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Conan Barbarian's Blog

09 Jul 2017

complete collection?

Coins-United States | Conan Barbarian

i was wondering what are the criteria for a complete collection. lets just say a complete wheat penny collection, you have all the dates and mints 1909 VDB, everything. but what about the wheat proofs are those needed to be considered a complete collection like there is the 1936 wheat cent from the Philadelphia mint there is both an MS and a PF and besides for the type of strike they are the same. i think you know what i am getting at but back to my original question: are proofs needed to complete a collection if that mint came out with a regular strike that year?

Comments

user_2293

Level 2

I have a clad quarter from 1974 the reverse is clad but the obverse is copper ond not clad any thoughts as to value?

Longstrider

Level 6

I feel like most everybody else here. A collection is what you say it is. Try going to NGC and PCGS. They have "Registry Sets", I believe they are called. Sets from members. You are a NGC member because you are in the ANA. Anyway you can see what they think a "set"is. You will see some fantastic coins too. Also don't forget to look at the Low Ball sets. These are old well worn coins. Fun!

SpartaCuse

Level 4

it all comes down to your own personal preference & how far want to take it & how much you can afford to take it

World_Coin_Nut

Level 5

Like the others said, it's an individual choice. Some collectors don't consider it complete without having all of the varieties, others are happy with one from each year. That's one of the things that makes this hobby great. Collect they way you want.

Good question! I agree with the others, it just depends on what the collector considers to be "complete".

user_9073

Level 5

Another thought I had about what is in "complete." This year there will be Enhanced Uncirculated S-mint coins. Are my cent, nickel, dime, quarter, half-dollar and dollars sets "complete" without this special coin?

Would be a good question to ask Louis Eliasberg. he formed the only U.S. collection which haas considered 'complete' until his death.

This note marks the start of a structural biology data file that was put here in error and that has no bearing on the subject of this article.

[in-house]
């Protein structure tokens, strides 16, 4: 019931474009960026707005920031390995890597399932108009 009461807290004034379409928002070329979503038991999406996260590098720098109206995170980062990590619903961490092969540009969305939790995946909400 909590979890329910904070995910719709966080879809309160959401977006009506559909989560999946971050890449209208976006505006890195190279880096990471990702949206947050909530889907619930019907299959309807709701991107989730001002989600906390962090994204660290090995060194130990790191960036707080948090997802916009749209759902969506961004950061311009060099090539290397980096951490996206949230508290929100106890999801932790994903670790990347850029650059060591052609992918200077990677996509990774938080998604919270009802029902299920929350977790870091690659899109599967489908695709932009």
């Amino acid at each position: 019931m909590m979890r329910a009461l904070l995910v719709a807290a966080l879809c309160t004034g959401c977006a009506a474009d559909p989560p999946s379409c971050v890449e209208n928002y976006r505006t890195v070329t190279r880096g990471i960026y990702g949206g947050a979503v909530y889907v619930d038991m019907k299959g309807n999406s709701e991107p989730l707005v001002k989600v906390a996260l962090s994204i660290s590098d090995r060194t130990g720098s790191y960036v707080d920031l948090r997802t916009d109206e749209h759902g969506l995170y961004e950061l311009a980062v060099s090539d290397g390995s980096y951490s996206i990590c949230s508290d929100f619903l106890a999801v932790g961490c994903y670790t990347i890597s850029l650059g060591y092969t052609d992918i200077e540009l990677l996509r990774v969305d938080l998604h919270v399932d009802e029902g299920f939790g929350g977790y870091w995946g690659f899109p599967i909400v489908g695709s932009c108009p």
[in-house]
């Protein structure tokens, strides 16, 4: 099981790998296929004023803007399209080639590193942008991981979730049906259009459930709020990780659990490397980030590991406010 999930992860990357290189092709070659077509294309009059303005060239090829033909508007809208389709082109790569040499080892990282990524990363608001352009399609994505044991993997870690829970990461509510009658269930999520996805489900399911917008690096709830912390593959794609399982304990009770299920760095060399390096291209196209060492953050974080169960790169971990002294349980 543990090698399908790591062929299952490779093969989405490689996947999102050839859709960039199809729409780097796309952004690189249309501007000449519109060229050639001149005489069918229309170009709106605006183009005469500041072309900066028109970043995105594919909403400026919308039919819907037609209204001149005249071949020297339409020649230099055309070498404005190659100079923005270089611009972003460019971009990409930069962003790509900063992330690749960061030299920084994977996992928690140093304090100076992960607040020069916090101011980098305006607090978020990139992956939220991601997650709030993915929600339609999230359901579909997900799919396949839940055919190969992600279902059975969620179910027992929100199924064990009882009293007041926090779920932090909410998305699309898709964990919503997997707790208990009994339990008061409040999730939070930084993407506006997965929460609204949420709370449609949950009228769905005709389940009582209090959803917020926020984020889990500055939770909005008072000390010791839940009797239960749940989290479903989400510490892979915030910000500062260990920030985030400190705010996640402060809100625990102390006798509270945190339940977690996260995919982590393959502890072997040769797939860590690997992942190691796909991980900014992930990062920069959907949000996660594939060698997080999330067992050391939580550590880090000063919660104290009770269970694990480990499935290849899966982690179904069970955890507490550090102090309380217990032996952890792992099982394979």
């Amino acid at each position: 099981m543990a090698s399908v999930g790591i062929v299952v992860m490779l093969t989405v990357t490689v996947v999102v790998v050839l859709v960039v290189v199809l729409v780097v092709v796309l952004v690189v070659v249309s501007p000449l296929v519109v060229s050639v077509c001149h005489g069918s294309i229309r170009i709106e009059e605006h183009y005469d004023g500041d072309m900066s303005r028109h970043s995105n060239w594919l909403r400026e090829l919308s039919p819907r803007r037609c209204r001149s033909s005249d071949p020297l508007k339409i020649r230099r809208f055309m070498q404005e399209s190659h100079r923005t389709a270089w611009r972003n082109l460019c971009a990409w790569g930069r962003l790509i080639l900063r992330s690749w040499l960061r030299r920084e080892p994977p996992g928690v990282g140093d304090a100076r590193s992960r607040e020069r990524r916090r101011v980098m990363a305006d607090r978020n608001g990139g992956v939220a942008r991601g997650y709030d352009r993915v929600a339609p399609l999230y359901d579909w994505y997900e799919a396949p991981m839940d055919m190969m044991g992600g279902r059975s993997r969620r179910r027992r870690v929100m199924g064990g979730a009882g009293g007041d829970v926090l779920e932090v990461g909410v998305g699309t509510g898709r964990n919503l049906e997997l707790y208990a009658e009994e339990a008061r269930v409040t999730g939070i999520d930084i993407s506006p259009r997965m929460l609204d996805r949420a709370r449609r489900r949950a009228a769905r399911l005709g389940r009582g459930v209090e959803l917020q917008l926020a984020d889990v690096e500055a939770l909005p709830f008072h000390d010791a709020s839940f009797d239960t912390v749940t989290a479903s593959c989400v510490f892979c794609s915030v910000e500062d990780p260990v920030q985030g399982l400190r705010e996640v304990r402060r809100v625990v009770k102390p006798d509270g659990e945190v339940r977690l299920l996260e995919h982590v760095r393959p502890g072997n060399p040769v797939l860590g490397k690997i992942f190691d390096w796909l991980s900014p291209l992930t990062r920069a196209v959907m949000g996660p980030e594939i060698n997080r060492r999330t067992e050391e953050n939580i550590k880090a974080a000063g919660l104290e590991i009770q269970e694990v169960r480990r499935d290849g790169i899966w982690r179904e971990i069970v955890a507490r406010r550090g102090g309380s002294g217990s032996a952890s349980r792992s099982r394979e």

CoinLady

Level 6

Depends on the collector. Some want 1 of each date. Some want 1 of each date & mintmark. Others want all issues including proofs. And then there are varieties, like double dies. A Lincoln set 1909-date, 1 of each date & mintmark, is quite an accomplishment.

user_9073

Level 5

My three thoughts on the "complete" set are as follows. 1.) A complete set is filling the holes in a Whitman album or folder (or other producers of albums or folders. You fill all the holes that set is complete. 2.) The "greysheet" lists prices for "complete" sets so in that is another definition. They also list "complete set less......" for sets without some commonly missing keydates. 3.) the definition used for differences between "type,"" variety" and "error" becomes important. Is a set of V nickels complete without a 1913? Are double die ever needed in a complete set? Some folder have a hole for some of them. What about the Wisconsin quarter high and low leaf? Conclusion for me is that the definition of "complete set" is up to the collector.

Mike

Level 7

There are different sets. There are sets that are P&D. Then sets with PD&S. Then there are sets that are P,D,S And S Proofs. Those are basically silver. The book you buy for you set will tell you on the cover Lincoln Cents 1909 P&D. Then there are covers that say P&D with proofs. So it's up to you what set you want to put together. Mike

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